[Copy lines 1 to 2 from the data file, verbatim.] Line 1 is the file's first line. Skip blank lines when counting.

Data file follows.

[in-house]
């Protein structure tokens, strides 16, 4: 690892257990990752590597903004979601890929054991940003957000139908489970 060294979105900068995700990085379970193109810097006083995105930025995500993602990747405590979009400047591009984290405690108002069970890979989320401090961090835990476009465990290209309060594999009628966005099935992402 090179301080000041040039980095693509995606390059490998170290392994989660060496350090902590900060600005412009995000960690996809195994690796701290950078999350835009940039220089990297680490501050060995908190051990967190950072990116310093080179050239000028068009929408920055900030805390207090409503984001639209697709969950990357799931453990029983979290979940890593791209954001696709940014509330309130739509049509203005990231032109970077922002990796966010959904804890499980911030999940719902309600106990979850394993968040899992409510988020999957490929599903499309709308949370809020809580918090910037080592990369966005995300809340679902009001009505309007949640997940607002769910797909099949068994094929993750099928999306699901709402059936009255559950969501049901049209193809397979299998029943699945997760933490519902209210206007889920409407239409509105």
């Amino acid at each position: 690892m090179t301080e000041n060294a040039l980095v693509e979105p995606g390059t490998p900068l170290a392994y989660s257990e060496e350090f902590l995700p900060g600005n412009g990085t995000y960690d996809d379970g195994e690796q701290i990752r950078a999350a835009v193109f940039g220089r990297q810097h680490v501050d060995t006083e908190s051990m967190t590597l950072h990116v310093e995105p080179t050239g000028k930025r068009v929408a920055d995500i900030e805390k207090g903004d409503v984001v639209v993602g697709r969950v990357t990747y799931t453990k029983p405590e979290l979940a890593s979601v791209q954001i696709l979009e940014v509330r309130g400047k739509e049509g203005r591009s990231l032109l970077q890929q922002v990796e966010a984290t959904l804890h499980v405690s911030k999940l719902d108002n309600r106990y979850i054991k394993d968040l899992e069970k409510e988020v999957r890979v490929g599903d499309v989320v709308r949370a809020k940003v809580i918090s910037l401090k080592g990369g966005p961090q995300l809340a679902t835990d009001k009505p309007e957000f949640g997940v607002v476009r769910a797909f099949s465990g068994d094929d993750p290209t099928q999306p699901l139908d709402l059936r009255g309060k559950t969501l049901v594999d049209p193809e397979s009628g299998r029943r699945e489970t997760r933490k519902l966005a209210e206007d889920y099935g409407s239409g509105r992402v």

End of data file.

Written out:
[in-house]
């Protein structure tokens, strides 16, 4: 690892257990990752590597903004979601890929054991940003957000139908489970 060294979105900068995700990085379970193109810097006083995105930025995500993602990747405590979009400047591009984290405690108002069970890979989320401090961090835990476009465990290209309060594999009628966005099935992402 090179301080000041040039980095693509995606390059490998170290392994989660060496350090902590900060600005412009995000960690996809195994690796701290950078999350835009940039220089990297680490501050060995908190051990967190950072990116310093080179050239000028068009929408920055900030805390207090409503984001639209697709969950990357799931453990029983979290979940890593791209954001696709940014509330309130739509049509203005990231032109970077922002990796966010959904804890499980911030999940719902309600106990979850394993968040899992409510988020999957490929599903499309709308949370809020809580918090910037080592990369966005995300809340679902009001009505309007949640997940607002769910797909099949068994094929993750099928999306699901709402059936009255559950969501049901049209193809397979299998029943699945997760933490519902209210206007889920409407239409509105």